Poet’s Seat contest winner speaks to cathartic process of writing poetry

  • Preston Hood III reads his winning poem, “beauty is a cardinal,” at the award ceremony for the Poet's Seat Poetry Contest April 26. Recorder Staff/Christie Wisniewski

Recorder Staff
Published: 5/2/2018 2:42:23 PM

Preston Hood III sat at a circular table wearing a bright red fleece jacket. His hearing assistant dog sat loyally by his side, wearing a red bandana. Hood had just won the 2018 Poet’s Seat Poetry Contest for his poem, “beauty is a cardinal.”


Probably not.

“I’d always see (cardinals) and enjoy them,” Hood said, acknowledging his winning poem and his fitting outfit.

‘beauty is a cardinal’

Two months before the poetry contest, Hood began to work on “beauty is a cardinal.” The first part came naturally, and Hood admitted he could have ended the poem there.

But he didn’t.

“I like to write and then put it away for a while,” he said, explaining that he put this poem away for a week before coming back to it again.

Cardinals are a meaningful symbol, not just to Hood. They’ve been seen as symbols of healing, luck and positivity. According to Hood, this poem specifically shows how people can move through difficult times. And he’s had his share, living in an abusive household and later fighting in Vietnam with SEAL Team 2.

“I know I’ve been through a lot of hell in my life,” he said.

The final product of the poem mingles the peace of nature and the dread of being a soldier fighting in Vietnam.

The poem starts by Hood recalling his experience fighting in Vietnam and the emotions it caused then and now.

“People would call us baby killers,” he admitted. “What most of us did was shut up, become silent and hide away.”

While Hood may have went to live off the land, through his poetry, he did anything but “shut up” and “become silent.” He firmly believes that living off the land saved him.

“I’m really glad that poem was picked,” he said, smiling.

Chaotic past, healing poetry

Hood began writing poetry when he was 14 or 15, but he truly began to “put everything down” when he was 16. He described his upbringing as “chaotic” and “abusive,” and recalled taking care of his younger sisters. This turmoil fueled his writing.

“We all have our wounds but we have to open them up to others,” he said.

He said his writing gradually improved as he read more books and critiqued his own work. Eventually, his poetry took a turn toward being more nature-based.

Poetry became his passion early on.

“When I wrote at that age … I wrote because it made me feel good,” he said. “I was depressed about the situation I was in. (Poetry) was more therapeutic. Even now, it’s therapeutic.”

Hood thinks he greatly improved his poetry around 2000 and 2002.

“I started writing and was able to finally grasp how to put it all together,” he said, explaining that he went through plenty of edits from mentors who would cross out words galore.

“My poems write themselves,” Hood said. “I don’t know why. There’s got to be some reason.”

The first CD he put out was called “Snake Medicine” in 2002.

“It was really dark poetry,” he said. “People were really worried about me … they were like ‘Is he gonna commit suicide?’ No, I’m fine!”

From then on, Hood decided that his poetry books would need to be accompanied by a CD so the reader could also listen to the words from the poet’s own mouth.

In 2005, he was awarded residency in Ireland to finish his first book of poetry, “A Chill I Understand,” published in 2006. This book was a finalist for the 2007 Maine Literary Awards. His book “The Hallelujah of Listening,” published in 2011, won the 2012 Maine Literary Award for Poetry.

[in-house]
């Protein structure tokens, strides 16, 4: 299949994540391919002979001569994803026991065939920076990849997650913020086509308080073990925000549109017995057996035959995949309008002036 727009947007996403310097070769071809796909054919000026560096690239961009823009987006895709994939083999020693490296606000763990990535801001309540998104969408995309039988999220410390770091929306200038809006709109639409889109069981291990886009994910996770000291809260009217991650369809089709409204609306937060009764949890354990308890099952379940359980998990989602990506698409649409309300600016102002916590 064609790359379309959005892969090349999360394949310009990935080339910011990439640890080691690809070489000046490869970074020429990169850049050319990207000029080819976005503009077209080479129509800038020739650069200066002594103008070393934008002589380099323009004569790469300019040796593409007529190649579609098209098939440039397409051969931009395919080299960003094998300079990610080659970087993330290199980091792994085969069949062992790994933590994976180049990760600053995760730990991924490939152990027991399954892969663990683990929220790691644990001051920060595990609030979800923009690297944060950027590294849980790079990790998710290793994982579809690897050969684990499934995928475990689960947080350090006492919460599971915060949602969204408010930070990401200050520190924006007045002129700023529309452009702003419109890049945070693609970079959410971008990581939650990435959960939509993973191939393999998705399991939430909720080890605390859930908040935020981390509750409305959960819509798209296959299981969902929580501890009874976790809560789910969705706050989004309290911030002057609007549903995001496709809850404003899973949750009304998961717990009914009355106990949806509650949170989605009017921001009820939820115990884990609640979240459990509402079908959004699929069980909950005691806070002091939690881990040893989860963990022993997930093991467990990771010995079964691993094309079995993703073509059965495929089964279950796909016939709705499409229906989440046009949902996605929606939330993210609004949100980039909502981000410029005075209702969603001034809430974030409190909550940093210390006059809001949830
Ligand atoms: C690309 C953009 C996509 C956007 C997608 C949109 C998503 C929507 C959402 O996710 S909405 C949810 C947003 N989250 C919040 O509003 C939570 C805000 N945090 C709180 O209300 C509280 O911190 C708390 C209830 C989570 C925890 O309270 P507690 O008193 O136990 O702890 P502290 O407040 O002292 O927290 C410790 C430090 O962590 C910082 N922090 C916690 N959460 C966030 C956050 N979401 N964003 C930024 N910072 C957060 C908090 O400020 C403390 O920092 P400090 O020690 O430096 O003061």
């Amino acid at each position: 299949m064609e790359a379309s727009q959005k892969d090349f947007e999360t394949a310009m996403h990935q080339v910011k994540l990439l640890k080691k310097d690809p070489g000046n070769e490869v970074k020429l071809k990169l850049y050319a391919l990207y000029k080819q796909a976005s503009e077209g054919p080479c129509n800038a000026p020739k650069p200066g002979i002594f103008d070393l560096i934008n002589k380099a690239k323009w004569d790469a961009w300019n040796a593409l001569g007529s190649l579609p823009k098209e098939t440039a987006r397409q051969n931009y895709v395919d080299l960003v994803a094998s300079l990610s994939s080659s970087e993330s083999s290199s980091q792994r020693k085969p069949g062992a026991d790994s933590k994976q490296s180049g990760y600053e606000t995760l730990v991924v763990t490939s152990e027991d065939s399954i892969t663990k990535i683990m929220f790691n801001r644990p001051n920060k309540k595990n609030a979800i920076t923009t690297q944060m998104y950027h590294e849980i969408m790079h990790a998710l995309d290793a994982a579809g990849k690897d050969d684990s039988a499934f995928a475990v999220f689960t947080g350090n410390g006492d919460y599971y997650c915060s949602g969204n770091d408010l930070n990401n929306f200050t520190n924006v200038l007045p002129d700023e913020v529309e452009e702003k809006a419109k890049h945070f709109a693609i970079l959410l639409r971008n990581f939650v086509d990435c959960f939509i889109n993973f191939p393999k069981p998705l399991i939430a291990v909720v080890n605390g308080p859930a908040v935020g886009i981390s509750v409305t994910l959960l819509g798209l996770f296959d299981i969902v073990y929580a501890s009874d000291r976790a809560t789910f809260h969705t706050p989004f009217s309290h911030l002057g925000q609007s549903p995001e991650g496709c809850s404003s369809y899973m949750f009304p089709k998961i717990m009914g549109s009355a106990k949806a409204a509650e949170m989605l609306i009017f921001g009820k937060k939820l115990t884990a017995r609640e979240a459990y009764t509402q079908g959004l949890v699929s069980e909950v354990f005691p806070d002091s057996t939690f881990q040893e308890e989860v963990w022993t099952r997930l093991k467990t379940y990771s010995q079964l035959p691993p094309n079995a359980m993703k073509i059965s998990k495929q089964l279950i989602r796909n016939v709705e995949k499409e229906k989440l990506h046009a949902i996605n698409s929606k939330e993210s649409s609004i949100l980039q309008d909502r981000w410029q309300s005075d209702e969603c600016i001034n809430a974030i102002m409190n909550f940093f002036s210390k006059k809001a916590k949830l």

Living off the land, living life

Hood grew up in Swansea, but left for prep school in Maine after flunking his junior year. Then, he stayed in Maine for 45 years.

Of those 45 years, he spent 21 living off the land with his kids.

“We had no running water or electricity for 13 years,” he said. They had a pit in the ground for refrigeration, a root cellar and raised goats for milk. They grew apples for cider and tapped maple trees for syrup. Hood worked in the woods with a horse.

“It was the best thing I’ve ever done and I’d do it again,” he said definitively.

Last year, Hood found a place in Colrain on the North River close to Vermont, and this is where he’s lived since. He likes that it’s close to the Post Traumatic Stress (PTS) program he helps out with; he teaches therapeutic creative writing as a volunteer. The program seeks to help veterans who fought in Iraq and Afghanistan with coping.

Hood is also a level one teacher in a new program; a psychologist named Dr. Scott Cornelius got him involved in yoga nidra meditation, which is a deeper state of relaxation “between sleeping and dreaming.” However, just being a level one teacher isn’t good enough for him. He wants to get certified, too.

Looking forward

This June, a book titled “Illness, Resiliency, and Spirituality,” with a 6,000-word chapter by Hood called “What It’s Like to Pass Through Time After Vietnam” will be published.

Hood’s chapter is political, yet influenced by nature like many of his other writings.

Hood also wants his readers to know that he doesn’t just write about his time in Vietnam; he writes about plenty of topics — like art — but his past is a permanent piece of him.

“It’s part of me,” he said of being in Vietnam. “It’s who I am. I’m moving on with my life and I’m not going to sit by the wayside and have life tell me where I’m going.”

Christie Wisniewski covers Montague and Gill and can be reached at

or 413-772-0261, ext. 280


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